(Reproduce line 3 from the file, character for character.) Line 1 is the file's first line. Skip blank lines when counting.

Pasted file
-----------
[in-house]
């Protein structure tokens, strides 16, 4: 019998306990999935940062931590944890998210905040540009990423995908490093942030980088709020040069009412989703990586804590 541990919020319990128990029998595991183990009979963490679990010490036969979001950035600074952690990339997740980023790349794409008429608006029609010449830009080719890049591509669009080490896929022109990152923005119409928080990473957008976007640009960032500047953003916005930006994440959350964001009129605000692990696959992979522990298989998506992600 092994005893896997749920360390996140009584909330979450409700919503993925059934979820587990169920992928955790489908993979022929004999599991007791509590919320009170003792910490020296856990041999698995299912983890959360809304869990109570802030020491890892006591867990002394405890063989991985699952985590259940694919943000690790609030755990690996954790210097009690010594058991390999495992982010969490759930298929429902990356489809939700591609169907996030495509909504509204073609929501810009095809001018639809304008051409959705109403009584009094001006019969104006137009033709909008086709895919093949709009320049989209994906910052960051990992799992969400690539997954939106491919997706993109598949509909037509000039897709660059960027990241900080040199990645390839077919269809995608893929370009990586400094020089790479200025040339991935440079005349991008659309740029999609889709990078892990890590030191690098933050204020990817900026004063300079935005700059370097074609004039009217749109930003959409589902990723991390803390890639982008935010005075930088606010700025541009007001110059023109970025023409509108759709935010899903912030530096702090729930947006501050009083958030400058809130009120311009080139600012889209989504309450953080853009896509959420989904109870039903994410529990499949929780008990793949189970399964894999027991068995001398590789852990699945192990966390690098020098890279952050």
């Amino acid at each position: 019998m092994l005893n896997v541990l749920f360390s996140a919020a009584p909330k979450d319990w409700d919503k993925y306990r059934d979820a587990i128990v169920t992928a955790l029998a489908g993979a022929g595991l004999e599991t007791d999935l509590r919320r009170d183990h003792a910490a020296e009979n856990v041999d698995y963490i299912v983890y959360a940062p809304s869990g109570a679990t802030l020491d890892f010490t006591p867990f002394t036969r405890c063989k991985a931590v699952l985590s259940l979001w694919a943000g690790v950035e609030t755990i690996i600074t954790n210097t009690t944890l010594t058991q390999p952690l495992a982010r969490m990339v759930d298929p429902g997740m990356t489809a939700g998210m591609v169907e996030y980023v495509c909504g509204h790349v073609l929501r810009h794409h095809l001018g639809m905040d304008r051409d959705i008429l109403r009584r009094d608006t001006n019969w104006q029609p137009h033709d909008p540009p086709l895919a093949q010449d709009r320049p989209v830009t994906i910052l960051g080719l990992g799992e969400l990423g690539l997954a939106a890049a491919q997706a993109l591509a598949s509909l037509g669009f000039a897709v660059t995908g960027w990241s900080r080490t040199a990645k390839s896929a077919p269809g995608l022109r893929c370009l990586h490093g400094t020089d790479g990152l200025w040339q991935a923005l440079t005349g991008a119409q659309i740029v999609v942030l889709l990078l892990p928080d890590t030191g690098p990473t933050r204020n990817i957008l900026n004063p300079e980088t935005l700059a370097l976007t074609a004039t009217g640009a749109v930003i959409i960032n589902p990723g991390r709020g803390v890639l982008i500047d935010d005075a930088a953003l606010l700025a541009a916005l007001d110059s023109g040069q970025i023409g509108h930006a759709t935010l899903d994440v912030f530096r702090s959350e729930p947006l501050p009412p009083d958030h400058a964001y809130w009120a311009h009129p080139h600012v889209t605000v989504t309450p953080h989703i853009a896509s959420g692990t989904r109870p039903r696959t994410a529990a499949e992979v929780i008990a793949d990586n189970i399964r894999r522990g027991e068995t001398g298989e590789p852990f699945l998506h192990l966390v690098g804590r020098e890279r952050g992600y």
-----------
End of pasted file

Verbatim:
């Amino acid at each position: 019998m092994l005893n896997v541990l749920f360390s996140a919020a009584p909330k979450d319990w409700d919503k993925y306990r059934d979820a587990i128990v169920t992928a955790l029998a489908g993979a022929g595991l004999e599991t007791d999935l509590r919320r009170d183990h003792a910490a020296e009979n856990v041999d698995y963490i299912v983890y959360a940062p809304s869990g109570a679990t802030l020491d890892f010490t006591p867990f002394t036969r405890c063989k991985a931590v699952l985590s259940l979001w694919a943000g690790v950035e609030t755990i690996i600074t954790n210097t009690t944890l010594t058991q390999p952690l495992a982010r969490m990339v759930d298929p429902g997740m990356t489809a939700g998210m591609v169907e996030y980023v495509c909504g509204h790349v073609l929501r810009h794409h095809l001018g639809m905040d304008r051409d959705i008429l109403r009584r009094d608006t001006n019969w104006q029609p137009h033709d909008p540009p086709l895919a093949q010449d709009r320049p989209v830009t994906i910052l960051g080719l990992g799992e969400l990423g690539l997954a939106a890049a491919q997706a993109l591509a598949s509909l037509g669009f000039a897709v660059t995908g960027w990241s900080r080490t040199a990645k390839s896929a077919p269809g995608l022109r893929c370009l990586h490093g400094t020089d790479g990152l200025w040339q991935a923005l440079t005349g991008a119409q659309i740029v999609v942030l889709l990078l892990p928080d890590t030191g690098p990473t933050r204020n990817i957008l900026n004063p300079e980088t935005l700059a370097l976007t074609a004039t009217g640009a749109v930003i959409i960032n589902p990723g991390r709020g803390v890639l982008i500047d935010d005075a930088a953003l606010l700025a541009a916005l007001d110059s023109g040069q970025i023409g509108h930006a759709t935010l899903d994440v912030f530096r702090s959350e729930p947006l501050p009412p009083d958030h400058a964001y809130w009120a311009h009129p080139h600012v889209t605000v989504t309450p953080h989703i853009a896509s959420g692990t989904r109870p039903r696959t994410a529990a499949e992979v929780i008990a793949d990586n189970i399964r894999r522990g027991e068995t001398g298989e590789p852990f699945l998506h192990l966390v690098g804590r020098e890279r952050g992600y």